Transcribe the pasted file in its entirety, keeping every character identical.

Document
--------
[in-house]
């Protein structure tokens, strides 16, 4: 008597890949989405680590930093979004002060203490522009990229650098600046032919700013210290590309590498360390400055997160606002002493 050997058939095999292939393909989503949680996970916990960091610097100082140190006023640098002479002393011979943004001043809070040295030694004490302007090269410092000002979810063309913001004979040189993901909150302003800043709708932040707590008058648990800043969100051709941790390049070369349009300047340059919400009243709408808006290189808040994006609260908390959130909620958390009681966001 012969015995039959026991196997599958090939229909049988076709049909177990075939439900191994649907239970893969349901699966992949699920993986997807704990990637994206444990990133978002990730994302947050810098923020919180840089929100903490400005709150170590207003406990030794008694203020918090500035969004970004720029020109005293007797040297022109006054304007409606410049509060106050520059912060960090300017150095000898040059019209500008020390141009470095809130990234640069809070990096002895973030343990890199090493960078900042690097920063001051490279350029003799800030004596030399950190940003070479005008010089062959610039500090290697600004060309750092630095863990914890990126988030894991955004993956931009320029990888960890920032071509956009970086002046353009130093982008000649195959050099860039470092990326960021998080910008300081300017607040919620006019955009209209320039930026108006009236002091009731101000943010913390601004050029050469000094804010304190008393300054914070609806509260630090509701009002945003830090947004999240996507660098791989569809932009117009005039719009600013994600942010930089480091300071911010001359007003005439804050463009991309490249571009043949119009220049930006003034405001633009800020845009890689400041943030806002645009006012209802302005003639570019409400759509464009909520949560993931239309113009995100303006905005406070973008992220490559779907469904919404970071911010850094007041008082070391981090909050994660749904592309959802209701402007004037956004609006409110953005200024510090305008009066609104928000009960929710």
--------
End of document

[in-house]
């Protein structure tokens, strides 16, 4: 008597890949989405680590930093979004002060203490522009990229650098600046032919700013210290590309590498360390400055997160606002002493 050997058939095999292939393909989503949680996970916990960091610097100082140190006023640098002479002393011979943004001043809070040295030694004490302007090269410092000002979810063309913001004979040189993901909150302003800043709708932040707590008058648990800043969100051709941790390049070369349009300047340059919400009243709408808006290189808040994006609260908390959130909620958390009681966001 012969015995039959026991196997599958090939229909049988076709049909177990075939439900191994649907239970893969349901699966992949699920993986997807704990990637994206444990990133978002990730994302947050810098923020919180840089929100903490400005709150170590207003406990030794008694203020918090500035969004970004720029020109005293007797040297022109006054304007409606410049509060106050520059912060960090300017150095000898040059019209500008020390141009470095809130990234640069809070990096002895973030343990890199090493960078900042690097920063001051490279350029003799800030004596030399950190940003070479005008010089062959610039500090290697600004060309750092630095863990914890990126988030894991955004993956931009320029990888960890920032071509956009970086002046353009130093982008000649195959050099860039470092990326960021998080910008300081300017607040919620006019955009209209320039930026108006009236002091009731101000943010913390601004050029050469000094804010304190008393300054914070609806509260630090509701009002945003830090947004999240996507660098791989569809932009117009005039719009600013994600942010930089480091300071911010001359007003005439804050463009991309490249571009043949119009220049930006003034405001633009800020845009890689400041943030806002645009006012209802302005003639570019409400759509464009909520949560993931239309113009995100303006905005406070973008992220490559779907469904919404970071911010850094007041008082070391981090909050994660749904592309959802209701402007004037956004609006409110953005200024510090305008009066609104928000009960929710």